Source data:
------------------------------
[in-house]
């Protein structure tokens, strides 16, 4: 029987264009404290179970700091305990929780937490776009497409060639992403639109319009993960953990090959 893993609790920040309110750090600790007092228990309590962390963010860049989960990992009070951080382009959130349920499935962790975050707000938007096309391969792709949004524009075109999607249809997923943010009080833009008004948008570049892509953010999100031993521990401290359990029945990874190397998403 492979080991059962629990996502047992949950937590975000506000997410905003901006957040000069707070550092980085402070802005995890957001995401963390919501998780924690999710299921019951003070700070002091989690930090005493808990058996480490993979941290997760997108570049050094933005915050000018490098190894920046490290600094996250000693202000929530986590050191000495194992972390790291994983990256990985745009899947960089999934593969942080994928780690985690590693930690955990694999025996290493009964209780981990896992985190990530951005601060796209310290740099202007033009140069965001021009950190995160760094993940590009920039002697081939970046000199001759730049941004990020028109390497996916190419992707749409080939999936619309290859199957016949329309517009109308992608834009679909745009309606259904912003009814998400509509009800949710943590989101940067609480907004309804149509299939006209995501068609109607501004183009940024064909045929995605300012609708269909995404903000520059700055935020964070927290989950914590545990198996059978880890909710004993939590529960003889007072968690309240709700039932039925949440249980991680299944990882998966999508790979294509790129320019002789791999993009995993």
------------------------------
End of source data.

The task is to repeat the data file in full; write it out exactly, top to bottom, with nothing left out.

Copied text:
[in-house]
């Protein structure tokens, strides 16, 4: 029987264009404290179970700091305990929780937490776009497409060639992403639109319009993960953990090959 893993609790920040309110750090600790007092228990309590962390963010860049989960990992009070951080382009959130349920499935962790975050707000938007096309391969792709949004524009075109999607249809997923943010009080833009008004948008570049892509953010999100031993521990401290359990029945990874190397998403 492979080991059962629990996502047992949950937590975000506000997410905003901006957040000069707070550092980085402070802005995890957001995401963390919501998780924690999710299921019951003070700070002091989690930090005493808990058996480490993979941290997760997108570049050094933005915050000018490098190894920046490290600094996250000693202000929530986590050191000495194992972390790291994983990256990985745009899947960089999934593969942080994928780690985690590693930690955990694999025996290493009964209780981990896992985190990530951005601060796209310290740099202007033009140069965001021009950190995160760094993940590009920039002697081939970046000199001759730049941004990020028109390497996916190419992707749409080939999936619309290859199957016949329309517009109308992608834009679909745009309606259904912003009814998400509509009800949710943590989101940067609480907004309804149509299939006209995501068609109607501004183009940024064909045929995605300012609708269909995404903000520059700055935020964070927290989950914590545990198996059978880890909710004993939590529960003889007072968690309240709700039932039925949440249980991680299944990882998966999508790979294509790129320019002789791999993009995993």